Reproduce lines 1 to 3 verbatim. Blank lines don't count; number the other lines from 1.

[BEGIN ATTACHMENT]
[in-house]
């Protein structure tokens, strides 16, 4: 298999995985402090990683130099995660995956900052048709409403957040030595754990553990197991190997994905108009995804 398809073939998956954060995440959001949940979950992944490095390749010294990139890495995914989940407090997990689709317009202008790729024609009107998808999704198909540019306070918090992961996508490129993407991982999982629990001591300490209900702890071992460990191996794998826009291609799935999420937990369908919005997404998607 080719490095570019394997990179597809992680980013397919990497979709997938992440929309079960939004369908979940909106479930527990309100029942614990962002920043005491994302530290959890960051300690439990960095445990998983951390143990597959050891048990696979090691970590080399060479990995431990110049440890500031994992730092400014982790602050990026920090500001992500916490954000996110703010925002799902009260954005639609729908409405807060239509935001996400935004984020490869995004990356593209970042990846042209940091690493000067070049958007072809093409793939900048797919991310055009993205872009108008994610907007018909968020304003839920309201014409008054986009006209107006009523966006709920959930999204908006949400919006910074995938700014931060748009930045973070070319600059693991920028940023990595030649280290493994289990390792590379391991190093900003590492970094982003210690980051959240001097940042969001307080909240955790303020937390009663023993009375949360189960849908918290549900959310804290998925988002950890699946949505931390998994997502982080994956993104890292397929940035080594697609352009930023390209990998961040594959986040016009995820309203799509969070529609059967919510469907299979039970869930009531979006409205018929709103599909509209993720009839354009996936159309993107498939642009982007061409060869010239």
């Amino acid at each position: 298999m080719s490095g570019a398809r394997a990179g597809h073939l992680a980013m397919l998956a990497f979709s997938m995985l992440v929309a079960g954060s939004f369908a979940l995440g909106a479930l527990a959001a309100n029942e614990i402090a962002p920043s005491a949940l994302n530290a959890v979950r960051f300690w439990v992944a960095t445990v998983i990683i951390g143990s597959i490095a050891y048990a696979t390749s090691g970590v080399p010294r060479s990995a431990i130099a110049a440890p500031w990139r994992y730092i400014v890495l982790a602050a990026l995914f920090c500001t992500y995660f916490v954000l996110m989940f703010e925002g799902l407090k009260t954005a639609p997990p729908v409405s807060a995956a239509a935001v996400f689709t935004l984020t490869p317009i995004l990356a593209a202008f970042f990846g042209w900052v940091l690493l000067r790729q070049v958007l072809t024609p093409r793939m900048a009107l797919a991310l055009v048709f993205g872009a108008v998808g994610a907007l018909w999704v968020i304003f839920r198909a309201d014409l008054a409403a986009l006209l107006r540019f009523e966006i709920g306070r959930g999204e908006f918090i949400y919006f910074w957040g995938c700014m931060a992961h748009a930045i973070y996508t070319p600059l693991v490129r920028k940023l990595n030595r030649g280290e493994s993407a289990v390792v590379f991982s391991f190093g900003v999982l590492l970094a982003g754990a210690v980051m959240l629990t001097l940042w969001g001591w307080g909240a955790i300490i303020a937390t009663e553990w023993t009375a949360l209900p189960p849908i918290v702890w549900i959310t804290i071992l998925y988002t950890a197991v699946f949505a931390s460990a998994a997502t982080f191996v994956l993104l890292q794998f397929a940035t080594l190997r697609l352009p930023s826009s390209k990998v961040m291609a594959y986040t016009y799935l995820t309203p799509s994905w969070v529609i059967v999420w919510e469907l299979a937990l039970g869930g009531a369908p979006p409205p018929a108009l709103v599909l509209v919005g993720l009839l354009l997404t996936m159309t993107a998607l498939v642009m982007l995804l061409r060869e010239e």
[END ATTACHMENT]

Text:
[in-house]
């Protein structure tokens, strides 16, 4: 298999995985402090990683130099995660995956900052048709409403957040030595754990553990197991190997994905108009995804 398809073939998956954060995440959001949940979950992944490095390749010294990139890495995914989940407090997990689709317009202008790729024609009107998808999704198909540019306070918090992961996508490129993407991982999982629990001591300490209900702890071992460990191996794998826009291609799935999420937990369908919005997404998607 080719490095570019394997990179597809992680980013397919990497979709997938992440929309079960939004369908979940909106479930527990309100029942614990962002920043005491994302530290959890960051300690439990960095445990998983951390143990597959050891048990696979090691970590080399060479990995431990110049440890500031994992730092400014982790602050990026920090500001992500916490954000996110703010925002799902009260954005639609729908409405807060239509935001996400935004984020490869995004990356593209970042990846042209940091690493000067070049958007072809093409793939900048797919991310055009993205872009108008994610907007018909968020304003839920309201014409008054986009006209107006009523966006709920959930999204908006949400919006910074995938700014931060748009930045973070070319600059693991920028940023990595030649280290493994289990390792590379391991190093900003590492970094982003210690980051959240001097940042969001307080909240955790303020937390009663023993009375949360189960849908918290549900959310804290998925988002950890699946949505931390998994997502982080994956993104890292397929940035080594697609352009930023390209990998961040594959986040016009995820309203799509969070529609059967919510469907299979039970869930009531979006409205018929709103599909509209993720009839354009996936159309993107498939642009982007061409060869010239």
């Amino acid at each position: 298999m080719s490095g570019a398809r394997a990179g597809h073939l992680a980013m397919l998956a990497f979709s997938m995985l992440v929309a079960g954060s939004f369908a979940l995440g909106a479930l527990a959001a309100n029942e614990i402090a962002p920043s005491a949940l994302n530290a959890v979950r960051f300690w439990v992944a960095t445990v998983i990683i951390g143990s597959i490095a050891y048990a696979t390749s090691g970590v080399p010294r060479s990995a431990i130099a110049a440890p500031w990139r994992y730092i400014v890495l982790a602050a990026l995914f920090c500001t992500y995660f916490v954000l996110m989940f703010e925002g799902l407090k009260t954005a639609p997990p729908v409405s807060a995956a239509a935001v996400f689709t935004l984020t490869p317009i995004l990356a593209a202008f970042f990846g042209w900052v940091l690493l000067r790729q070049v958007l072809t024609p093409r793939m900048a009107l797919a991310l055009v048709f993205g872009a108008v998808g994610a907007l018909w999704v968020i304003f839920r198909a309201d014409l008054a409403a986009l006209l107006r540019f009523e966006i709920g306070r959930g999204e908006f918090i949400y919006f910074w957040g995938c700014m931060a992961h748009a930045i973070y996508t070319p600059l693991v490129r920028k940023l990595n030595r030649g280290e493994s993407a289990v390792v590379f991982s391991f190093g900003v999982l590492l970094a982003g754990a210690v980051m959240l629990t001097l940042w969001g001591w307080g909240a955790i300490i303020a937390t009663e553990w023993t009375a949360l209900p189960p849908i918290v702890w549900i959310t804290i071992l998925y988002t950890a197991v699946f949505a931390s460990a998994a997502t982080f191996v994956l993104l890292q794998f397929a940035t080594l190997r697609l352009p930023s826009s390209k990998v961040m291609a594959y986040t016009y799935l995820t309203p799509s994905w969070v529609i059967v999420w919510e469907l299979a937990l039970g869930g009531a369908p979006p409205p018929a108009l709103v599909l509209v919005g993720l009839l354009l997404t996936m159309t993107a998607l498939v642009m982007l995804l061409r060869e010239e």